“She steps out of a mirage nearly nude. Her steps are queenly. When she walks, a billow of dirt stirs up around her feet as though she rides on the loyal transport of a dust devil. She is indisputable, conceived by this hard and ancient earth. I think about the layers—fossils, lost wanderers, prophetic dreams—all stacked beneath her calloused bare feet. She has the look of one who remembers all that has and will come to pass. Her hands are lined with deep crevices that read like lost scrolls. Time-eternal has toasted her skin. Baked it golden beneath ever-affectionate Sun. The two of them are close. Infinite life-givers. Light shines through one side of her, muted on the other. She approaches me leisurely, bony arms swaying side-to-side, and presents the invitation."

This exercise ended up feeling so fulfilling, it led to the creation of my upcoming book, Earth Women, an experimental poetry collection of earth's landscapes embodied as women.

Your turn: Bringing landscape to life.

Now, I'm a poet—so this kind of exercise is my idea of fun. But as it turns out, anthropomorphism (attributing human qualities to an object, landscape in this case), has actually been shown to decrease loneliness and invite a sense of connection. Finding the "human" in the natural landscapes around us allows us to relate to nature on deeper levels than we thought possible. And in the midst of such creativity, we simultaneously stir our most sacred femininity.

No matter where on the planet we find ourselves, there is a landscape to be observed. Observation alone is enough to foster a relationship with nature, but it's the writing about landscape that starts a conversation.

So, take a look around: Where have you found yourself? Are there mountains nearby? The ocean? Grab your journal, take a seat, and invite your imagination to unfold on the blank page before you. Your writing can take the form of a journal entry, prose, or a free-form poem, like this piece, a follow up to Desert Woman:


Body folded up, a horizon

her spine an arched rock formation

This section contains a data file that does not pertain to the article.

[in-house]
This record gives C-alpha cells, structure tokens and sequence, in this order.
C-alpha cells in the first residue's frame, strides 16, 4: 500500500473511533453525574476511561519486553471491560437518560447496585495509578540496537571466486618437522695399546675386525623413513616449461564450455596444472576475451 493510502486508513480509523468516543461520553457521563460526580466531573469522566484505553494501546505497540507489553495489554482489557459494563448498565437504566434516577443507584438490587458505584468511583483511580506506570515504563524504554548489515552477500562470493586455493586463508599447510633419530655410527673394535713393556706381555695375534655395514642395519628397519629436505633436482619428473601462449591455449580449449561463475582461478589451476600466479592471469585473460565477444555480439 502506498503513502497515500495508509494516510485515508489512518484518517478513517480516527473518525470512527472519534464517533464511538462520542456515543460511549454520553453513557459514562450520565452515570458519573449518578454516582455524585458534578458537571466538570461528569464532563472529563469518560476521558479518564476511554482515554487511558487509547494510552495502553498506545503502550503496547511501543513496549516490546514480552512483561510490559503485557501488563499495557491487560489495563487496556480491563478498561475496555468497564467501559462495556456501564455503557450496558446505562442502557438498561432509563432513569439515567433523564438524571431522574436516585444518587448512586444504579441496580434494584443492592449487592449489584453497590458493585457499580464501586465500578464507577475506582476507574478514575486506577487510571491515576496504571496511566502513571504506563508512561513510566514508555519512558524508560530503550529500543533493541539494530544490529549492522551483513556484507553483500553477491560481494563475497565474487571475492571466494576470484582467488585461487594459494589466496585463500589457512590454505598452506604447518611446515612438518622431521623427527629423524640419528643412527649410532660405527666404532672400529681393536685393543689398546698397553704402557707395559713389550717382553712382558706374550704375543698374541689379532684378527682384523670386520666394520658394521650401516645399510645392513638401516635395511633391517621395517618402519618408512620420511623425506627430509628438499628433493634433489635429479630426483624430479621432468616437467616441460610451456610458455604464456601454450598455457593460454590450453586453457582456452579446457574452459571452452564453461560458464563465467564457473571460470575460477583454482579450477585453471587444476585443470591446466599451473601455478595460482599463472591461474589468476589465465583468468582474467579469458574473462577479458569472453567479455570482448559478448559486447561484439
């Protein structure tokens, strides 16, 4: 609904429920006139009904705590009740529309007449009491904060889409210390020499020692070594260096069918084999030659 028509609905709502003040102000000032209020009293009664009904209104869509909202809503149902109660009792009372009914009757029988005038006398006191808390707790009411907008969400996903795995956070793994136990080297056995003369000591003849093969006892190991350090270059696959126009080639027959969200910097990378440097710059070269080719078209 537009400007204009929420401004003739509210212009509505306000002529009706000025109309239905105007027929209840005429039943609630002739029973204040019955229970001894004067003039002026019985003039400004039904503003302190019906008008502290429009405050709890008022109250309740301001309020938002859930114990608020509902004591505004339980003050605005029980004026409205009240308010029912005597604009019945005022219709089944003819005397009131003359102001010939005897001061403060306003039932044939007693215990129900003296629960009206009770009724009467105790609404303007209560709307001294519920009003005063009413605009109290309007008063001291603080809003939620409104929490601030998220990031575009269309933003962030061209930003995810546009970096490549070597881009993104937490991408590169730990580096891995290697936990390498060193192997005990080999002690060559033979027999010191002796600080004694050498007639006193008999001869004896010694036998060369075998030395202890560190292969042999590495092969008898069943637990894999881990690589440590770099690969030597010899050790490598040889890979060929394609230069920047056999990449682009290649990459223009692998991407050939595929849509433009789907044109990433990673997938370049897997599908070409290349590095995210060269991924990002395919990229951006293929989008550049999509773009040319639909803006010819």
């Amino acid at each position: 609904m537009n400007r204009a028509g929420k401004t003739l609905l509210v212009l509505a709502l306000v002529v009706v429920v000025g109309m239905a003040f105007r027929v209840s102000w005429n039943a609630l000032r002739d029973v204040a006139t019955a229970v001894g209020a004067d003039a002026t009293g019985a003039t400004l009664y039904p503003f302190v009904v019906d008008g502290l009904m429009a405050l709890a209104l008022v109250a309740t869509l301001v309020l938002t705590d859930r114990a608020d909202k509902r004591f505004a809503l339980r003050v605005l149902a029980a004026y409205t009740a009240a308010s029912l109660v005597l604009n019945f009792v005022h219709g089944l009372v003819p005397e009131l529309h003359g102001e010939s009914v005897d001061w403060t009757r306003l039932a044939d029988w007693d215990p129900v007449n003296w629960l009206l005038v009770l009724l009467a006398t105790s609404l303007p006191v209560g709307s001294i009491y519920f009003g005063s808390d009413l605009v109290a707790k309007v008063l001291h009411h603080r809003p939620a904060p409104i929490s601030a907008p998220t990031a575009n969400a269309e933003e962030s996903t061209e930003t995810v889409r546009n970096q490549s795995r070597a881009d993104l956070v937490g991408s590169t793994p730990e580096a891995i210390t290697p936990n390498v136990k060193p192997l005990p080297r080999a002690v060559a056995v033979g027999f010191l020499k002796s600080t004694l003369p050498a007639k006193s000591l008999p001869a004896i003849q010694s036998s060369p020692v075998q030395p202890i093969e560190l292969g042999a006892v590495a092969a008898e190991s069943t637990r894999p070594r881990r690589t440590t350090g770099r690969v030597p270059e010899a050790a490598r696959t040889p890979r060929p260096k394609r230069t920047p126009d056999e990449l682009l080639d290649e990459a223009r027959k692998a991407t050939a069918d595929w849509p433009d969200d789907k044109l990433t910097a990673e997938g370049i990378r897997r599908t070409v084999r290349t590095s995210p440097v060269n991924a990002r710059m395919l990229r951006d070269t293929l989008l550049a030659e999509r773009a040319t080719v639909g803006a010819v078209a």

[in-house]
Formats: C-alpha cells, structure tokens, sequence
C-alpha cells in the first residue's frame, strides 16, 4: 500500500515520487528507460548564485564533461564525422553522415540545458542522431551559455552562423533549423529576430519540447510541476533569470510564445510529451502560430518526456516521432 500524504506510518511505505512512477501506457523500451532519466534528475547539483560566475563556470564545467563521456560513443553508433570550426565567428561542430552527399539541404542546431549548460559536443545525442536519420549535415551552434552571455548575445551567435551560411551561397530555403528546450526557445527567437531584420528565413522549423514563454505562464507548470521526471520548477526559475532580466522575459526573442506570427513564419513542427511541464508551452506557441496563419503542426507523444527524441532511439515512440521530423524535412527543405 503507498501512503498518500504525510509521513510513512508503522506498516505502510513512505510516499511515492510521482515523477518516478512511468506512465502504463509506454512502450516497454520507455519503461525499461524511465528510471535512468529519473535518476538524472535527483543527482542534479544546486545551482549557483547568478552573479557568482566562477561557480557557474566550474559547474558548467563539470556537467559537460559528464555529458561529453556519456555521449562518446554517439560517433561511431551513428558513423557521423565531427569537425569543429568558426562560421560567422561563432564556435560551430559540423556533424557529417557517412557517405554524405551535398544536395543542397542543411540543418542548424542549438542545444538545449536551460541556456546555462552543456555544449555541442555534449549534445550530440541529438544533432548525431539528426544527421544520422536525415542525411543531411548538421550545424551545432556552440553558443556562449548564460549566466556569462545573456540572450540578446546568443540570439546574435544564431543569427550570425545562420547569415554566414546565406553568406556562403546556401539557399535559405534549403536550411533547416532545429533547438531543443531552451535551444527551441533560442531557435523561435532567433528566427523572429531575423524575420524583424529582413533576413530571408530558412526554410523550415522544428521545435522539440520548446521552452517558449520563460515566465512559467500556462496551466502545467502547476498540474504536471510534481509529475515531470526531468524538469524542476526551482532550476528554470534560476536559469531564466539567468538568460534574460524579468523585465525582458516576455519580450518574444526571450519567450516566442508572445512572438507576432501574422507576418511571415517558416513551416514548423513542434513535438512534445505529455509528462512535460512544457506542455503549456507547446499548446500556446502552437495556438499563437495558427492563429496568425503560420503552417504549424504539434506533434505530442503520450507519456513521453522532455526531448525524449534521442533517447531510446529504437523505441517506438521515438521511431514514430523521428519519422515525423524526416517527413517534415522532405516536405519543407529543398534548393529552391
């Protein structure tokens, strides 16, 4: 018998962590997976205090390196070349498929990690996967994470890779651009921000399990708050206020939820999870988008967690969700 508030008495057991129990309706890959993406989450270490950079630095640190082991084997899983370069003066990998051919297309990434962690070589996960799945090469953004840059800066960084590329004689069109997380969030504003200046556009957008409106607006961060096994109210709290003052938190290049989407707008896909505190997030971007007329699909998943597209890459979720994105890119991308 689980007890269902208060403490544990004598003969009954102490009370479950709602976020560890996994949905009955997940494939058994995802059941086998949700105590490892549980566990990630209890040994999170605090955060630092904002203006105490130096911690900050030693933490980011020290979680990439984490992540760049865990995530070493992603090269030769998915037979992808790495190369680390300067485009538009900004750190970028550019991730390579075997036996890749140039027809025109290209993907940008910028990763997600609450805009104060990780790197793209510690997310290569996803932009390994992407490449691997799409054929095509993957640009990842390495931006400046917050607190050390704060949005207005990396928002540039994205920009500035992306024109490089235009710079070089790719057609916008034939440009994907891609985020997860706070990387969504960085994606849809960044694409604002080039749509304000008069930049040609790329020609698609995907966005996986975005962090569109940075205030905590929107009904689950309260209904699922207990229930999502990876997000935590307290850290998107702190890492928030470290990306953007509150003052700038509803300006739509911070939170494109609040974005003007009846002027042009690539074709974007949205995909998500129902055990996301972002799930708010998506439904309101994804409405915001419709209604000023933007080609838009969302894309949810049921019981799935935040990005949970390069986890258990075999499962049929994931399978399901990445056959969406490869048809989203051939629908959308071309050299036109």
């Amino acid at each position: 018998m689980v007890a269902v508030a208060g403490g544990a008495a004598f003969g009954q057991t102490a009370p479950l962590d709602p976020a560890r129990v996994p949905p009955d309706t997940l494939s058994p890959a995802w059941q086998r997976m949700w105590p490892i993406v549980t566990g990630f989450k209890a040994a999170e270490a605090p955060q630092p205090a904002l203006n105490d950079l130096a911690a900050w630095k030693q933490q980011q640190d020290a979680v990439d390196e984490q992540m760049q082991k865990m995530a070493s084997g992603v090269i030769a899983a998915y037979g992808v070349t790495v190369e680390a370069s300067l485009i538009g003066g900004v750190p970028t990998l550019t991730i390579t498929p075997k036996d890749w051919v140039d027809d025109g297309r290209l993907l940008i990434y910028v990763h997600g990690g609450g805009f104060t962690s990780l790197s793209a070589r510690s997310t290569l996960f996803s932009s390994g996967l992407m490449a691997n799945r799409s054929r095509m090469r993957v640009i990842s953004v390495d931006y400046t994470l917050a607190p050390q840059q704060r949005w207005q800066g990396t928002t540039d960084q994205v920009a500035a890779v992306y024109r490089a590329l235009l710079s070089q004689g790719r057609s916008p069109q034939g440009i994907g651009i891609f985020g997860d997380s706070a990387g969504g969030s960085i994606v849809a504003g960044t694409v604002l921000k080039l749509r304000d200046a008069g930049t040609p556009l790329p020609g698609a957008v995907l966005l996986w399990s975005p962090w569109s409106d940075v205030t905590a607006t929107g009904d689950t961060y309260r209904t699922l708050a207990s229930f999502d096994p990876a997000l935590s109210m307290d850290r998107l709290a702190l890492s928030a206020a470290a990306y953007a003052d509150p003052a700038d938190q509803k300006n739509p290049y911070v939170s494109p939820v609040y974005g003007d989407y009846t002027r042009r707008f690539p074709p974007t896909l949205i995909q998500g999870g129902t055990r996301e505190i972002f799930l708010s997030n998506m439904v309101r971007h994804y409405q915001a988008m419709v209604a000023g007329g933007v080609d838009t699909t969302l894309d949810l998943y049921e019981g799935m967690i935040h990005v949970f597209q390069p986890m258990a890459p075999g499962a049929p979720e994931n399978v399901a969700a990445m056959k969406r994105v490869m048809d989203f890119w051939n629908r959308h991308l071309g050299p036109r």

in the smears of a setting sun.

Curious, in the orange light.

A heavy moon rises

ripe with a flame-colored glow, 

sweeps the parched dirt in gold-blue

nectar, for which she unfolds.

Desert Woman begins a dance

Mother Earth opens her eyes

and we hear a whisper—

our cupped hands fill with a musty elixir. 

We drink and become timeless.

Here's the best part: When it comes to your new practice as a creative writer, there are zero rules. Just the infinity behind your creative impulse. And before you go thinking it's weird to imagine what that pine tree would look like as a person, or what it might say to you... Isn't it weirder that as a species, we've chopped down 46% of our planet's trees1, which we need to survive?

Awaken your world.

As I turned this exercise into a daily ritual, the world started waking up around me. And with it, my most sacred feminine qualities. I realized that the connection we're all searching for isn't within a social media feed. It's surrounding us, always, in the form of landscape, waiting to be tapped for its wisdom as pencil meets page. No matter how you identify, your sacred feminine wants to awaken, and channeling your landscape into writing is an accessible, powerful way to let it. You never know what messages nature has in store, but I'm hoping you'll soon find out.

Devon Barrow author page.
Devon Barrow
Branded Content Editor

Devon Barrow is a Branded Content Editor at mindbodygreen. She received her degree from the University of Colorado. When she's away from her desk, Devon is teaching yoga, writing poetry, meditating, and traveling the world. She's based in Boulder, Colorado.

Devon's first book, Earth Women, is coming soon. To learn more, join the mailing list, and receive updates, head to